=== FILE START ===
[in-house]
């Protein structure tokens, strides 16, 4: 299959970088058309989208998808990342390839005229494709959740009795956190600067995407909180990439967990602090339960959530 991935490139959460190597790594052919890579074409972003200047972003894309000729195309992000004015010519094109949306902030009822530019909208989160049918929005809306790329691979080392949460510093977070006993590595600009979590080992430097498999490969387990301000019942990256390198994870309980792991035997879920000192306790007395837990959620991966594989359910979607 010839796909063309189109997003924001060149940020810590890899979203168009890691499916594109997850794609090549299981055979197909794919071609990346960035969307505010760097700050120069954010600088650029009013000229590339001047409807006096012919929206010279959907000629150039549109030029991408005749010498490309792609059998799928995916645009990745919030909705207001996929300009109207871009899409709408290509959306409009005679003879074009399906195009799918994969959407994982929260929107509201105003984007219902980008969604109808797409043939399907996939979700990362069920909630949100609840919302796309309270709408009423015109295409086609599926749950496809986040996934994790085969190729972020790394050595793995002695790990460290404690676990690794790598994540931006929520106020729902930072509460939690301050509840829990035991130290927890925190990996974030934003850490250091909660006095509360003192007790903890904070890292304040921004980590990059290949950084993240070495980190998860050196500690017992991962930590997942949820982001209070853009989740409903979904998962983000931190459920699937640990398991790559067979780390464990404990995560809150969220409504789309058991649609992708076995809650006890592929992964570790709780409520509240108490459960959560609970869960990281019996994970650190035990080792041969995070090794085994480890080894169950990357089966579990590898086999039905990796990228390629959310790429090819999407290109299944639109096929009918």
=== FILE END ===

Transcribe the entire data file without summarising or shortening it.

[in-house]
């Protein structure tokens, strides 16, 4: 299959970088058309989208998808990342390839005229494709959740009795956190600067995407909180990439967990602090339960959530 991935490139959460190597790594052919890579074409972003200047972003894309000729195309992000004015010519094109949306902030009822530019909208989160049918929005809306790329691979080392949460510093977070006993590595600009979590080992430097498999490969387990301000019942990256390198994870309980792991035997879920000192306790007395837990959620991966594989359910979607 010839796909063309189109997003924001060149940020810590890899979203168009890691499916594109997850794609090549299981055979197909794919071609990346960035969307505010760097700050120069954010600088650029009013000229590339001047409807006096012919929206010279959907000629150039549109030029991408005749010498490309792609059998799928995916645009990745919030909705207001996929300009109207871009899409709408290509959306409009005679003879074009399906195009799918994969959407994982929260929107509201105003984007219902980008969604109808797409043939399907996939979700990362069920909630949100609840919302796309309270709408009423015109295409086609599926749950496809986040996934994790085969190729972020790394050595793995002695790990460290404690676990690794790598994540931006929520106020729902930072509460939690301050509840829990035991130290927890925190990996974030934003850490250091909660006095509360003192007790903890904070890292304040921004980590990059290949950084993240070495980190998860050196500690017992991962930590997942949820982001209070853009989740409903979904998962983000931190459920699937640990398991790559067979780390464990404990995560809150969220409504789309058991649609992708076995809650006890592929992964570790709780409520509240108490459960959560609970869960990281019996994970650190035990080792041969995070090794085994480890080894169950990357089966579990590898086999039905990796990228390629959310790429090819999407290109299944639109096929009918």